Lack of boundaries and regulation are causing fatalities amongst college football players
Anyone who has played at any higher level knows the lack of boundaries around student athletics. Former and current athletes alike are always aware of how one session a day can become three, how practice sprawls into dozens of extra hours per week, and how drills and physical training may turn into frat-like hazing and conditioning from coaching staff who lack legitimate oversight.
In Aug. 2021, 19-year-old Tirrell Williams—a lineman at Ft. Scott Community College—collapsed due to a heat stroke. Williams passed away just after a practice when the team was forced to run sprints as a punishment for the coach “finding a candy wrapper on the field.”
KCUR’s report on the incident also indicated that water was not present at the practice.
During a November meeting, Ft. Scott Community college discontinued its football program of 93 years. Initial reports state that the discontinuation was related to finances and not Williams’ death.
Three years prior, in Aug. 2018, another 19-year-old died of football-related heat exhaustion. Braeden Bradforth experienced “exertional heat stroke” just two hours after his second practice at Garden City Community College.
Bradforth was found by a teammate, and according to a medical services report, had been “down around 20-30 minutes.” An ambulance was called, but college staff attempted to cool Bradforth down with a hose in anticipation of the emergency vehicles.
Practice that day consisted of three dozen 50-yard sprints—roughly a mile. Bradforth was required to run each in under eight seconds. Similar to William’s case, and according to a former player and their parent, water was denied during drills.
These local losses are tragic and reflective of a much larger issue. Sports—in particular football—have long passed the redline between competition and wellness to brutish punishment and arbitrary bullshit.
High school and collegiate football are, on average, responsible for 12 deaths yearly. Whether those fatalities are the result of cardiac failure, brain injuries, or heat illness, this statistic exemplifies the need for better athletic supervision.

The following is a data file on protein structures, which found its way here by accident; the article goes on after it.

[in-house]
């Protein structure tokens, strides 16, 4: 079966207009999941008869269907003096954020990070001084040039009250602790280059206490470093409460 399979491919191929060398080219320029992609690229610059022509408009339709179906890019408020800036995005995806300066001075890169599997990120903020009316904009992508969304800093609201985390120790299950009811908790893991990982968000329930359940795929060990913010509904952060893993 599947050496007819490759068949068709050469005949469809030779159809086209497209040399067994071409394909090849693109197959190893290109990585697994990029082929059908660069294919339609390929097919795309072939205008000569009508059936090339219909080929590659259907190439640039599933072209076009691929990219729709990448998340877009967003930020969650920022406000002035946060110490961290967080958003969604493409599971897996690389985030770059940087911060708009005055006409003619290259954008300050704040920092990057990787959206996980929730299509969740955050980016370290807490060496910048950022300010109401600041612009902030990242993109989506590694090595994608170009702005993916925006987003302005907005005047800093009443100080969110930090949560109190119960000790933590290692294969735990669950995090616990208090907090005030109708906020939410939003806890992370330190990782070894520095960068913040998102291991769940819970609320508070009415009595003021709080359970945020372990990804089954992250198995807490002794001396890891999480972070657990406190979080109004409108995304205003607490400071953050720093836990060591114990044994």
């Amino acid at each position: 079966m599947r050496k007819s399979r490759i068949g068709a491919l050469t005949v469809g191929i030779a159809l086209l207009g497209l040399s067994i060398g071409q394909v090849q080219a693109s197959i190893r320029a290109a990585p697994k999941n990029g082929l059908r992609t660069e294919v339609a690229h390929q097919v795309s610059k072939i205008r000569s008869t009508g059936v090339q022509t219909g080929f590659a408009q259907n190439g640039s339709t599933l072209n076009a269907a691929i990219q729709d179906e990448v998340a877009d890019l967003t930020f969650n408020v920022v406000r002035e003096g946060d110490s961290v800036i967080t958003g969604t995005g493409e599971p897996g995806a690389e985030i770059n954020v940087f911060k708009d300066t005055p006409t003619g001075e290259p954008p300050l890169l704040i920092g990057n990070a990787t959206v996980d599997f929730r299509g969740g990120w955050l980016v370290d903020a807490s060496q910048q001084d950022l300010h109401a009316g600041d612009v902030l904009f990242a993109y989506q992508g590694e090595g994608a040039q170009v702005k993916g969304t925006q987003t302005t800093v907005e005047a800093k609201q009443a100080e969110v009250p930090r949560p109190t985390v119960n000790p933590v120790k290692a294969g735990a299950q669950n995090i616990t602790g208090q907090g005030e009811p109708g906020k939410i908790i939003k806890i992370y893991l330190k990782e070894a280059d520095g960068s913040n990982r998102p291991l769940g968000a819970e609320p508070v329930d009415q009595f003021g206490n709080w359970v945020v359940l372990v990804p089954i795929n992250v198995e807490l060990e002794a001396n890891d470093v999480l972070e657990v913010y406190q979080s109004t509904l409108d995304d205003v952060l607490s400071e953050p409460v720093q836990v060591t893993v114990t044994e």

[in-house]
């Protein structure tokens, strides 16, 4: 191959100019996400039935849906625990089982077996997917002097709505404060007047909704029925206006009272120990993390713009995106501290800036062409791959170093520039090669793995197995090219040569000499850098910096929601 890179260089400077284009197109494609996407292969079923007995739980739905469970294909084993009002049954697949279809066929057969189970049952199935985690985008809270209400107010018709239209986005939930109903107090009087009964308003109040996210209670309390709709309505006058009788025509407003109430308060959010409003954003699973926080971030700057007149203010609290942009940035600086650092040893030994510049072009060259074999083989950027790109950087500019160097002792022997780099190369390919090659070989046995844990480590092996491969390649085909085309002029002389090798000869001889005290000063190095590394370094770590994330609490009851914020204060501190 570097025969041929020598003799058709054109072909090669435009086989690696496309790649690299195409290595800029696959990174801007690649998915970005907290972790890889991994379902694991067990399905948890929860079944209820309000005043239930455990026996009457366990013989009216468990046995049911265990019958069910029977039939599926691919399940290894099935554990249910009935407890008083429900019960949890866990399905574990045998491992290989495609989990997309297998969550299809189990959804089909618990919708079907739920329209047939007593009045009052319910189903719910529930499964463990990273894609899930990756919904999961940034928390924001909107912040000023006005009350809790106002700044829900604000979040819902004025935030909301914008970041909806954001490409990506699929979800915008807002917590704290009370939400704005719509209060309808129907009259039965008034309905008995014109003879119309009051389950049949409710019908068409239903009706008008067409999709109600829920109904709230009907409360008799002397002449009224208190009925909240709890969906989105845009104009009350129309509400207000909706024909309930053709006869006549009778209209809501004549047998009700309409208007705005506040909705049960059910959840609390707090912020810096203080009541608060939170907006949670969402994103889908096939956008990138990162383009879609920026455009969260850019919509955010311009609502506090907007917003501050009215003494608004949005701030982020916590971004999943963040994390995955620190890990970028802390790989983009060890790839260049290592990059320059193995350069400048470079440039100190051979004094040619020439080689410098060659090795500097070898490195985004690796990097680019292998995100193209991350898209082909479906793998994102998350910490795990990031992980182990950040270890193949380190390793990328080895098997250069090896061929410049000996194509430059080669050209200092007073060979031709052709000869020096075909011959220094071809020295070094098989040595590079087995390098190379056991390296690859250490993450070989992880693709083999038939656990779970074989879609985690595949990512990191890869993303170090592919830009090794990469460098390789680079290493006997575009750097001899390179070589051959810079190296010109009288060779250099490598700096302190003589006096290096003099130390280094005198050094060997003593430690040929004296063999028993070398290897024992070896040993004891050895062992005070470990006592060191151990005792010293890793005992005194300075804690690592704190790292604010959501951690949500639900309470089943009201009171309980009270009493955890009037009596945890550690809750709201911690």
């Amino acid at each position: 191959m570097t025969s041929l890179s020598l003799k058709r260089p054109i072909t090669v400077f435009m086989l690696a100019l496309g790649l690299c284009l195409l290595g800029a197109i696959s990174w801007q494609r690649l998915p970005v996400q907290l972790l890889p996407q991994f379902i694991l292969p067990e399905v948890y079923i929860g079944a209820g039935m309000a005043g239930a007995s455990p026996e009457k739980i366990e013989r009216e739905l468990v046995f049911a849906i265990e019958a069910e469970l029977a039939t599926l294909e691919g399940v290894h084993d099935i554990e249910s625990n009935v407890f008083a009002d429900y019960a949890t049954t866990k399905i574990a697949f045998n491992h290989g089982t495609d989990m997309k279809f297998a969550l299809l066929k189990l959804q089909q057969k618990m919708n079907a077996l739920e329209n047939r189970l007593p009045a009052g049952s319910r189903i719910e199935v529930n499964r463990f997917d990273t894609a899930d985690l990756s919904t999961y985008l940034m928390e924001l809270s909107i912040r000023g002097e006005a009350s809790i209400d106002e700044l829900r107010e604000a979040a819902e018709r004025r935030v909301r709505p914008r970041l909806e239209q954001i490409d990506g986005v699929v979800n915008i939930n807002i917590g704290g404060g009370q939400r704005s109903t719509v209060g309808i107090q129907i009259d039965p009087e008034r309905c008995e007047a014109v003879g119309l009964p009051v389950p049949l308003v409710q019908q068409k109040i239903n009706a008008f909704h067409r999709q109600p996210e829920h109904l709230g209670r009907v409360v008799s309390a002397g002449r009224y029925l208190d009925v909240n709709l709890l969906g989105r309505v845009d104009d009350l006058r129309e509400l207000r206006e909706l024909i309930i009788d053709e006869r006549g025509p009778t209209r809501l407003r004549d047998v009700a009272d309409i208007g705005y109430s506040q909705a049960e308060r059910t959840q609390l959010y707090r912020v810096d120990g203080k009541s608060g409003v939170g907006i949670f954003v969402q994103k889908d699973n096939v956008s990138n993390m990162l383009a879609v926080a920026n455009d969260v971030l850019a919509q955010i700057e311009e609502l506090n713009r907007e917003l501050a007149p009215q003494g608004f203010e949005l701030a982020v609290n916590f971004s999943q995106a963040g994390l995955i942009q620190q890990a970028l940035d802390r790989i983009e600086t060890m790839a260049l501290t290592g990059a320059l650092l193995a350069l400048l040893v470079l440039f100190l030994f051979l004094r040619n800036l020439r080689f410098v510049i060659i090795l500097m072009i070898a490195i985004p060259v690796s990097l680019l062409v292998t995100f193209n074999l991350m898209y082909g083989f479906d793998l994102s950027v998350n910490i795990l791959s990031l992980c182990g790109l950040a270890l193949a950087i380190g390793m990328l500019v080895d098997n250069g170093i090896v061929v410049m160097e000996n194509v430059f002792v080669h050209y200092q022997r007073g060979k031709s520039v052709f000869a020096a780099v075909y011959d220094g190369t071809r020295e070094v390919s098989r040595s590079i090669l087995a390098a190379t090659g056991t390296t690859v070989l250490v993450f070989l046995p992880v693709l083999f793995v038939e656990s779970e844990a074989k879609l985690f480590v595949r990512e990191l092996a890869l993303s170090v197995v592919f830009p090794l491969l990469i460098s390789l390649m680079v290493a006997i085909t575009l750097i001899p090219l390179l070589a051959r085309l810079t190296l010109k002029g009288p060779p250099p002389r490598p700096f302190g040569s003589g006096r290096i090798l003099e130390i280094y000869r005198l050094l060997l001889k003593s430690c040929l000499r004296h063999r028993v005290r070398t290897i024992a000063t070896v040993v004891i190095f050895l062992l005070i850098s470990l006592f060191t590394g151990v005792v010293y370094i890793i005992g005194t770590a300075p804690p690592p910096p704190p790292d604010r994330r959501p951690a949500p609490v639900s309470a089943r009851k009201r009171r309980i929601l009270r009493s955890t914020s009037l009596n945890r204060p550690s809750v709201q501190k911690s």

According to the National Center for Catastrophic Sports Injury Research at the University of North Carolina, the sport has caused 152 fatal heatstroke cases between the years 1960 and 2020. The authors affirm that inappropriate regulation may be a contributing factor in the report.
“During the most recent five-year period, seven of the 11 deaths were during conditioning sessions compared to one of 11 during the previous five-year period. This highlights the need for appropriate oversight and monitoring of conditioning sessions,” the report states.
Former University of Oklahoma team doctor Randy Eichner wrote in a November 2021 column for the journal Current Sports Medicine Reports, “Global warming and a demanding coach can be a lethal combination for a huge lineman. This is especially true when the coach lacks common sense.”
In nearly all football programs nationwide, trained professionals like Eichner are employed to prevent coaches from violating the principles administered by the specific organization’s league regulations (e.g. the NCAA, NAIA, MSHAA, KHSAA, etc.).
However, it appears that the overarching hand of the head coach often contradicts the approval of the athletic training staff. Or worse, these staffs are aware of best practices and push for rigorous activity regardless.
Eichner also writes, “Too often, the focus is on ‘creating’ toughness and discipline more than developing football fitness and skills.”
The call to action seems simple. The solution is not as clear. Whether it’s implementing stricter sports education on these issues, employing third-party regulators onsite, or moderating training sessions—something has to change.